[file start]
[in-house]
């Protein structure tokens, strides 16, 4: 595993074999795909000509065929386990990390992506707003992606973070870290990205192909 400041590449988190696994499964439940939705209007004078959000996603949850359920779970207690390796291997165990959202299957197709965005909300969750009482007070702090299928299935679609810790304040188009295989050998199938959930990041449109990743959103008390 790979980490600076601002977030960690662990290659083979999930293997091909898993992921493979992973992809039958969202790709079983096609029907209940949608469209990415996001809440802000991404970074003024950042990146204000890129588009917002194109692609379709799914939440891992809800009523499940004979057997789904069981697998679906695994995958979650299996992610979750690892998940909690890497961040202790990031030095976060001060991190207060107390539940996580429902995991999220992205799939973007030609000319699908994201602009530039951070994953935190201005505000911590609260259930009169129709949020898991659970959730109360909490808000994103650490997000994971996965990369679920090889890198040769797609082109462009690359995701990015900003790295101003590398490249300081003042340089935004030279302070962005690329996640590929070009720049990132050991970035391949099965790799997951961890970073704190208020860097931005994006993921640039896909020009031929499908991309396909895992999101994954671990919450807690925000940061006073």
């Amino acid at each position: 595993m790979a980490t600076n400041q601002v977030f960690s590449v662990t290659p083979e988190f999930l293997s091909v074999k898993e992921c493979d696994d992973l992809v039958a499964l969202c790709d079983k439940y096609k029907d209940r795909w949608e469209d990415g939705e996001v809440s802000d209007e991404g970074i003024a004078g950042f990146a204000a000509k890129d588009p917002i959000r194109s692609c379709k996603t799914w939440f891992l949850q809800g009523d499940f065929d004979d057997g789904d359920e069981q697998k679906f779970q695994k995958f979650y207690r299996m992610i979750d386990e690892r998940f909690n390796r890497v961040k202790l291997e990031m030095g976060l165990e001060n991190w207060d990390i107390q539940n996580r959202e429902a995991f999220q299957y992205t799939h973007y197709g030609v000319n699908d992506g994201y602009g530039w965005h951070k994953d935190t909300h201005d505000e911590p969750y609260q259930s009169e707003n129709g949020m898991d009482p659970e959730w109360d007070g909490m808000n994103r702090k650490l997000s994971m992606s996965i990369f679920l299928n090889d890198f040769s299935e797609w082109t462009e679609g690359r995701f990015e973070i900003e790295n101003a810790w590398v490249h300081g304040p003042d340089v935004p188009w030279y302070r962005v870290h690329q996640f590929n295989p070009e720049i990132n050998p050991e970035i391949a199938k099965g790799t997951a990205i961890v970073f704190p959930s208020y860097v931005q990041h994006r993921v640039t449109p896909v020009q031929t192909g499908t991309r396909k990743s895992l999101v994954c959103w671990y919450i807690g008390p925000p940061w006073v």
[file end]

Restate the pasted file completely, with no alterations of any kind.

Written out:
[in-house]
């Protein structure tokens, strides 16, 4: 595993074999795909000509065929386990990390992506707003992606973070870290990205192909 400041590449988190696994499964439940939705209007004078959000996603949850359920779970207690390796291997165990959202299957197709965005909300969750009482007070702090299928299935679609810790304040188009295989050998199938959930990041449109990743959103008390 790979980490600076601002977030960690662990290659083979999930293997091909898993992921493979992973992809039958969202790709079983096609029907209940949608469209990415996001809440802000991404970074003024950042990146204000890129588009917002194109692609379709799914939440891992809800009523499940004979057997789904069981697998679906695994995958979650299996992610979750690892998940909690890497961040202790990031030095976060001060991190207060107390539940996580429902995991999220992205799939973007030609000319699908994201602009530039951070994953935190201005505000911590609260259930009169129709949020898991659970959730109360909490808000994103650490997000994971996965990369679920090889890198040769797609082109462009690359995701990015900003790295101003590398490249300081003042340089935004030279302070962005690329996640590929070009720049990132050991970035391949099965790799997951961890970073704190208020860097931005994006993921640039896909020009031929499908991309396909895992999101994954671990919450807690925000940061006073």
């Amino acid at each position: 595993m790979a980490t600076n400041q601002v977030f960690s590449v662990t290659p083979e988190f999930l293997s091909v074999k898993e992921c493979d696994d992973l992809v039958a499964l969202c790709d079983k439940y096609k029907d209940r795909w949608e469209d990415g939705e996001v809440s802000d209007e991404g970074i003024a004078g950042f990146a204000a000509k890129d588009p917002i959000r194109s692609c379709k996603t799914w939440f891992l949850q809800g009523d499940f065929d004979d057997g789904d359920e069981q697998k679906f779970q695994k995958f979650y207690r299996m992610i979750d386990e690892r998940f909690n390796r890497v961040k202790l291997e990031m030095g976060l165990e001060n991190w207060d990390i107390q539940n996580r959202e429902a995991f999220q299957y992205t799939h973007y197709g030609v000319n699908d992506g994201y602009g530039w965005h951070k994953d935190t909300h201005d505000e911590p969750y609260q259930s009169e707003n129709g949020m898991d009482p659970e959730w109360d007070g909490m808000n994103r702090k650490l997000s994971m992606s996965i990369f679920l299928n090889d890198f040769s299935e797609w082109t462009e679609g690359r995701f990015e973070i900003e790295n101003a810790w590398v490249h300081g304040p003042d340089v935004p188009w030279y302070r962005v870290h690329q996640f590929n295989p070009e720049i990132n050998p050991e970035i391949a199938k099965g790799t997951a990205i961890v970073f704190p959930s208020y860097v931005q990041h994006r993921v640039t449109p896909v020009q031929t192909g499908t991309r396909k990743s895992l999101v994954c959103w671990y919450i807690g008390p925000p940061w006073v």